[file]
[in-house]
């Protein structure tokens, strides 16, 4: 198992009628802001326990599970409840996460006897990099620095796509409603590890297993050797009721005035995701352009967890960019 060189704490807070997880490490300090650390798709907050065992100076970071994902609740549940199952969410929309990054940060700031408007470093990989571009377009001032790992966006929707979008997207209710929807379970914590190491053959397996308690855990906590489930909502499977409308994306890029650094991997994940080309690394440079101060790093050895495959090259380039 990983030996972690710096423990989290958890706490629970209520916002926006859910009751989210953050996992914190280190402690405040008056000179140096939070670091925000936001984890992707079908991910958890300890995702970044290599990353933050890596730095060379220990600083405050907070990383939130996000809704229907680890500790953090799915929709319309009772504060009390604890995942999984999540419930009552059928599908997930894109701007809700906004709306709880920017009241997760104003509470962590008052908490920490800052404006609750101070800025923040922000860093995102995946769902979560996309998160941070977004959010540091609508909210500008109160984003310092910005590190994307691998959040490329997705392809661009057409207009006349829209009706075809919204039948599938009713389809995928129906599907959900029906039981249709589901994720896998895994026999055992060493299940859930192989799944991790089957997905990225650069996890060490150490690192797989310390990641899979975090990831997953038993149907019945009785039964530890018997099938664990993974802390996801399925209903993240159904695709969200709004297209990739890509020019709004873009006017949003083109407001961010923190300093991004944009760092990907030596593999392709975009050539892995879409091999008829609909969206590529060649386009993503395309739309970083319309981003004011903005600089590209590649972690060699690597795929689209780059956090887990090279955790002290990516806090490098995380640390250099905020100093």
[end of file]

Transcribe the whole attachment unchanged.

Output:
[in-house]
């Protein structure tokens, strides 16, 4: 198992009628802001326990599970409840996460006897990099620095796509409603590890297993050797009721005035995701352009967890960019 060189704490807070997880490490300090650390798709907050065992100076970071994902609740549940199952969410929309990054940060700031408007470093990989571009377009001032790992966006929707979008997207209710929807379970914590190491053959397996308690855990906590489930909502499977409308994306890029650094991997994940080309690394440079101060790093050895495959090259380039 990983030996972690710096423990989290958890706490629970209520916002926006859910009751989210953050996992914190280190402690405040008056000179140096939070670091925000936001984890992707079908991910958890300890995702970044290599990353933050890596730095060379220990600083405050907070990383939130996000809704229907680890500790953090799915929709319309009772504060009390604890995942999984999540419930009552059928599908997930894109701007809700906004709306709880920017009241997760104003509470962590008052908490920490800052404006609750101070800025923040922000860093995102995946769902979560996309998160941070977004959010540091609508909210500008109160984003310092910005590190994307691998959040490329997705392809661009057409207009006349829209009706075809919204039948599938009713389809995928129906599907959900029906039981249709589901994720896998895994026999055992060493299940859930192989799944991790089957997905990225650069996890060490150490690192797989310390990641899979975090990831997953038993149907019945009785039964530890018997099938664990993974802390996801399925209903993240159904695709969200709004297209990739890509020019709004873009006017949003083109407001961010923190300093991004944009760092990907030596593999392709975009050539892995879409091999008829609909969206590529060649386009993503395309739309970083319309981003004011903005600089590209590649972690060699690597795929689209780059956090887990090279955790002290990516806090490098995380640390250099905020100093």